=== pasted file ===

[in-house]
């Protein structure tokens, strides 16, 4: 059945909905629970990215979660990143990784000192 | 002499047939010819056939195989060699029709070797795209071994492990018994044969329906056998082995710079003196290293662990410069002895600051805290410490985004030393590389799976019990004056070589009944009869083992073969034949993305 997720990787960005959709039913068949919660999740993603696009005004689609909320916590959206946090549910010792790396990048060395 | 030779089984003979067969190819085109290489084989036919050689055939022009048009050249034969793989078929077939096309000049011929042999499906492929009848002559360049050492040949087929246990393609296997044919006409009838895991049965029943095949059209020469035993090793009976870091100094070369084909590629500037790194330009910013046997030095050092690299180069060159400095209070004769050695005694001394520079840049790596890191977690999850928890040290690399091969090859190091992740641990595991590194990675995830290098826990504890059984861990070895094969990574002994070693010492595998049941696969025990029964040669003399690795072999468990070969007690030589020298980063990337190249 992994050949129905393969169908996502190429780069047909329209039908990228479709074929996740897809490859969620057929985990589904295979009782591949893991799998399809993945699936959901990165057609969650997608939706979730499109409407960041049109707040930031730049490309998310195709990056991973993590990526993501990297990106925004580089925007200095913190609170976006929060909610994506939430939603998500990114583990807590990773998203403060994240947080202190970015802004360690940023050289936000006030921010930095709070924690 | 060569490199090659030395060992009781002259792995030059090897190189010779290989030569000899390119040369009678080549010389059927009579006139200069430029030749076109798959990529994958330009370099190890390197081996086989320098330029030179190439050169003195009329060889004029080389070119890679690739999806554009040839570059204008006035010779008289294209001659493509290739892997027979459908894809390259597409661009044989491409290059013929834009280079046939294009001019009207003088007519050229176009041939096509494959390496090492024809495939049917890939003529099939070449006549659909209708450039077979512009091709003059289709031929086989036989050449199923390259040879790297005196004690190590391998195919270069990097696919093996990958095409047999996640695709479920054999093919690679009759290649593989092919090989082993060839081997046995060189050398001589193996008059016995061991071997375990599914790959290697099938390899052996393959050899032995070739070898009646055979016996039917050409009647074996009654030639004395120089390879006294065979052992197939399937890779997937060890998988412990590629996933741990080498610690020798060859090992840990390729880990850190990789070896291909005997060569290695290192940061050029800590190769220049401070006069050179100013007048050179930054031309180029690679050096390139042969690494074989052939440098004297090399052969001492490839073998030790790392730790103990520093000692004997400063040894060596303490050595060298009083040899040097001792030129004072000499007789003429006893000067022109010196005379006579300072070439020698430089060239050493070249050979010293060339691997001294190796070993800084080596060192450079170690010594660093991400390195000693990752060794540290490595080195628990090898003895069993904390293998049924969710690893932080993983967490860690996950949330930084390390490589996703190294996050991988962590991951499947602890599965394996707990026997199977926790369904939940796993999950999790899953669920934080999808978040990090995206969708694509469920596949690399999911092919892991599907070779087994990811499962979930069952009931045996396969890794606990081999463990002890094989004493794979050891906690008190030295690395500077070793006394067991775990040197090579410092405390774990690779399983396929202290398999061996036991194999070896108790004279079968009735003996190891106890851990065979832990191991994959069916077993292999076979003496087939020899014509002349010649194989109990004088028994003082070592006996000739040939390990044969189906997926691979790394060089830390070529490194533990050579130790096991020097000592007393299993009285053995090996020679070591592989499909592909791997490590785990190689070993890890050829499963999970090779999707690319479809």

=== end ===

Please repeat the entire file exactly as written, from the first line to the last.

[in-house]
């Protein structure tokens, strides 16, 4: 059945909905629970990215979660990143990784000192 | 002499047939010819056939195989060699029709070797795209071994492990018994044969329906056998082995710079003196290293662990410069002895600051805290410490985004030393590389799976019990004056070589009944009869083992073969034949993305 997720990787960005959709039913068949919660999740993603696009005004689609909320916590959206946090549910010792790396990048060395 | 030779089984003979067969190819085109290489084989036919050689055939022009048009050249034969793989078929077939096309000049011929042999499906492929009848002559360049050492040949087929246990393609296997044919006409009838895991049965029943095949059209020469035993090793009976870091100094070369084909590629500037790194330009910013046997030095050092690299180069060159400095209070004769050695005694001394520079840049790596890191977690999850928890040290690399091969090859190091992740641990595991590194990675995830290098826990504890059984861990070895094969990574002994070693010492595998049941696969025990029964040669003399690795072999468990070969007690030589020298980063990337190249 992994050949129905393969169908996502190429780069047909329209039908990228479709074929996740897809490859969620057929985990589904295979009782591949893991799998399809993945699936959901990165057609969650997608939706979730499109409407960041049109707040930031730049490309998310195709990056991973993590990526993501990297990106925004580089925007200095913190609170976006929060909610994506939430939603998500990114583990807590990773998203403060994240947080202190970015802004360690940023050289936000006030921010930095709070924690 | 060569490199090659030395060992009781002259792995030059090897190189010779290989030569000899390119040369009678080549010389059927009579006139200069430029030749076109798959990529994958330009370099190890390197081996086989320098330029030179190439050169003195009329060889004029080389070119890679690739999806554009040839570059204008006035010779008289294209001659493509290739892997027979459908894809390259597409661009044989491409290059013929834009280079046939294009001019009207003088007519050229176009041939096509494959390496090492024809495939049917890939003529099939070449006549659909209708450039077979512009091709003059289709031929086989036989050449199923390259040879790297005196004690190590391998195919270069990097696919093996990958095409047999996640695709479920054999093919690679009759290649593989092919090989082993060839081997046995060189050398001589193996008059016995061991071997375990599914790959290697099938390899052996393959050899032995070739070898009646055979016996039917050409009647074996009654030639004395120089390879006294065979052992197939399937890779997937060890998988412990590629996933741990080498610690020798060859090992840990390729880990850190990789070896291909005997060569290695290192940061050029800590190769220049401070006069050179100013007048050179930054031309180029690679050096390139042969690494074989052939440098004297090399052969001492490839073998030790790392730790103990520093000692004997400063040894060596303490050595060298009083040899040097001792030129004072000499007789003429006893000067022109010196005379006579300072070439020698430089060239050493070249050979010293060339691997001294190796070993800084080596060192450079170690010594660093991400390195000693990752060794540290490595080195628990090898003895069993904390293998049924969710690893932080993983967490860690996950949330930084390390490589996703190294996050991988962590991951499947602890599965394996707990026997199977926790369904939940796993999950999790899953669920934080999808978040990090995206969708694509469920596949690399999911092919892991599907070779087994990811499962979930069952009931045996396969890794606990081999463990002890094989004493794979050891906690008190030295690395500077070793006394067991775990040197090579410092405390774990690779399983396929202290398999061996036991194999070896108790004279079968009735003996190891106890851990065979832990191991994959069916077993292999076979003496087939020899014509002349010649194989109990004088028994003082070592006996000739040939390990044969189906997926691979790394060089830390070529490194533990050579130790096991020097000592007393299993009285053995090996020679070591592989499909592909791997490590785990190689070993890890050829499963999970090779999707690319479809």